This webinar provides foundational knowledge on RNR as well as guidance on understanding and implementing risk assessment tools as a way to direct resources and support recidivism-reduction strategies for criminal justice and social service agencies, practitioners, and policymakers.
This webinar shares approaches for building positive relationships between mentors and participants, including the importance of communication skills, problem-solving strategies, and conflict management tools.
Faced with a prison system at 159 percent of capacity and expected to grow to 170 percent of capacity by FY2020, state leaders in Nebraska pursued justice reinvestment. After extensive analyses identified key challenges in the state’s criminal justice system, policymakers developed a policy framework designed to reduce prison overcrowding and expand the use of probation and parole supervision.
Faced with the most crowded prison system in the nation and overwhelmed probation and parole systems, state leaders in Alabama pursued justice reinvestment. After extensive analyses identified key challenges in the state’s criminal justice system, policymakers developed a policy framework designed to reduce prison overcrowding and strengthen community-based supervision.
In this brief from the CSG Justice Center, an extensive data analysis coupled with over 50 in-person interviews with local and state leaders led to the identification of key recommendations for reducing the number of people with behavioral health disorders cycling in and out of jail.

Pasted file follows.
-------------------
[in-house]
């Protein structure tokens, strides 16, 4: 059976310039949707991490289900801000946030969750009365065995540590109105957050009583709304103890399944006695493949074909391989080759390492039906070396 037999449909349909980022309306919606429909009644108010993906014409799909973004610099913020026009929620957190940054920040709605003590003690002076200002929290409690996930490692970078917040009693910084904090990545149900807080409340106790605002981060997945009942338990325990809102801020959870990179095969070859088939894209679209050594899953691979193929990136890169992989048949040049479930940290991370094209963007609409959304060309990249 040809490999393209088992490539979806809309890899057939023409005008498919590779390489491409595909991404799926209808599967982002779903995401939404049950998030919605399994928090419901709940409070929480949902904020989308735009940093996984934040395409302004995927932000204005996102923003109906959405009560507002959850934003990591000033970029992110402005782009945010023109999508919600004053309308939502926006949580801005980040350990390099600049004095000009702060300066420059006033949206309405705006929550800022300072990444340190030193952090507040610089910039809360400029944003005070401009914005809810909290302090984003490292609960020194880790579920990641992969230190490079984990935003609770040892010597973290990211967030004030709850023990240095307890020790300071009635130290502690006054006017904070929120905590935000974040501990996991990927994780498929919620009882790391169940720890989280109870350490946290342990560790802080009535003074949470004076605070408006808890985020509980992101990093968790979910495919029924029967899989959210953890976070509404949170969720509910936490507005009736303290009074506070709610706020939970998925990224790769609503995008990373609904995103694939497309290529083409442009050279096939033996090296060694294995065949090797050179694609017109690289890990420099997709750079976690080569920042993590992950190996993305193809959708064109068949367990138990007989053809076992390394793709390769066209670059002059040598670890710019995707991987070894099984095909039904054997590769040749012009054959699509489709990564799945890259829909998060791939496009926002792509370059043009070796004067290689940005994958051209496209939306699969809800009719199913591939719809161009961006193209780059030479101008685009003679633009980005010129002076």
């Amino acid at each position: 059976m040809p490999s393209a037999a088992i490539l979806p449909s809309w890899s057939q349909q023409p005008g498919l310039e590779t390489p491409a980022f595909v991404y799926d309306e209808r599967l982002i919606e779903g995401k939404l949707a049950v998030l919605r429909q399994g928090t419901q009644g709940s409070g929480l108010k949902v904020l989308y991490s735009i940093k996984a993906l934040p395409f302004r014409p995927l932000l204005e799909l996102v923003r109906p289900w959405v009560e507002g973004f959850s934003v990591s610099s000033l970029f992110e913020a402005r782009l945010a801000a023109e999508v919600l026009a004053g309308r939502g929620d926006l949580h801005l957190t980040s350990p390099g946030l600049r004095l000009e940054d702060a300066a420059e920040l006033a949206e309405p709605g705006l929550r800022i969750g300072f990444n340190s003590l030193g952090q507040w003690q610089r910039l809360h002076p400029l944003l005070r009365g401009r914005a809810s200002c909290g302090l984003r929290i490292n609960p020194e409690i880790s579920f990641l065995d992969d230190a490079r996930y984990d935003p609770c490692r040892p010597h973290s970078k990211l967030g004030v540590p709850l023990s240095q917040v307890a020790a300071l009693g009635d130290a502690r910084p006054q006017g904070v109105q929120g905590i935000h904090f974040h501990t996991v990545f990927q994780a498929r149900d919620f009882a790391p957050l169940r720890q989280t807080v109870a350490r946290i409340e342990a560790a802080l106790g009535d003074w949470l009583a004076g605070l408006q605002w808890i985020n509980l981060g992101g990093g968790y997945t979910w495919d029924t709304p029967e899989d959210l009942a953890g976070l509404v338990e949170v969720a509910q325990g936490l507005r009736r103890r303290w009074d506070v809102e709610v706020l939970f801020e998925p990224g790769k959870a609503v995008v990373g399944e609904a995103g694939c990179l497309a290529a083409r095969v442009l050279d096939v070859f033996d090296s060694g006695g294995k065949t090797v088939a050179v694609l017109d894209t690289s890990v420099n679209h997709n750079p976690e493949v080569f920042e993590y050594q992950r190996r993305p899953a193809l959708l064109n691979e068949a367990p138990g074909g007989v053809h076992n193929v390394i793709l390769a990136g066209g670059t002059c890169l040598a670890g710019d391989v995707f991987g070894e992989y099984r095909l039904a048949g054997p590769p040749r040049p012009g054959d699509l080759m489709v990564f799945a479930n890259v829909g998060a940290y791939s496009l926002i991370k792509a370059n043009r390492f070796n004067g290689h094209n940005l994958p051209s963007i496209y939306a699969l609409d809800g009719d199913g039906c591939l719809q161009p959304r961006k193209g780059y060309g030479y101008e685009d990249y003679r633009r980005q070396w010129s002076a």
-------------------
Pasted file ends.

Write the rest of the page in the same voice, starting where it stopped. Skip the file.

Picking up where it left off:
After extensive analyses identified key challenges in the state’s criminal justice system, policymakers developed a policy framework designed to strengthen probation supervision and promote successful reentry. Justice reinvestment legislation was enacted in April 2013 and the state is projected to avert $81 million in construction and operating costs by FY2018.
A 2006 Department of Justice study showed that approximately 45 percent of federal inmates, 56 percent of state inmates,and 64 percent of jail inmates displayed symptoms or had a history of a mental disorder; among female inmates in state prisons, the rate was nearly three out of four.
JUSTICE CENTER IN THE NEWS
“We have to ensure every child that comes into contact with the criminal justice system has not only a choice but also the tools to become a law-abiding and committed member of society,” Attorney General Loretta Lynch said Monday at a Justice Department briefing on the study.
By partnering beat cops with mental health clinicians, the L.A. Police Department’s Mental Evaluation Unit reined in costs associated with frivolous 911 calls. It also connected thousands of individuals with counseling and support, reducing incidences of force used on individuals with mental illness and alleviating the burden on overcrowded emergency rooms and the criminal justice system.
Nebraska lawmakers spent years building the state’s tough-on-crime reputation with policies that sent more thieves, drug offenders, and parole violators to prison.
A $70,000 grant through the West Virginia Justice Reinvestment Treatment Supervision Program will fund the positions.
By expanding access to and reinvesting in community-based treatment services, we’re giving those struggling with addiction the help they need to get on the road to recovery.
A new initiative, “Stepping Up,” unites state and local governments and the American Psychiatric Foundation to promote research-based practices to tackle our overreliance on jail as mental health treatment, such as in-jail counseling programs that reduce the chances of repeat offenders.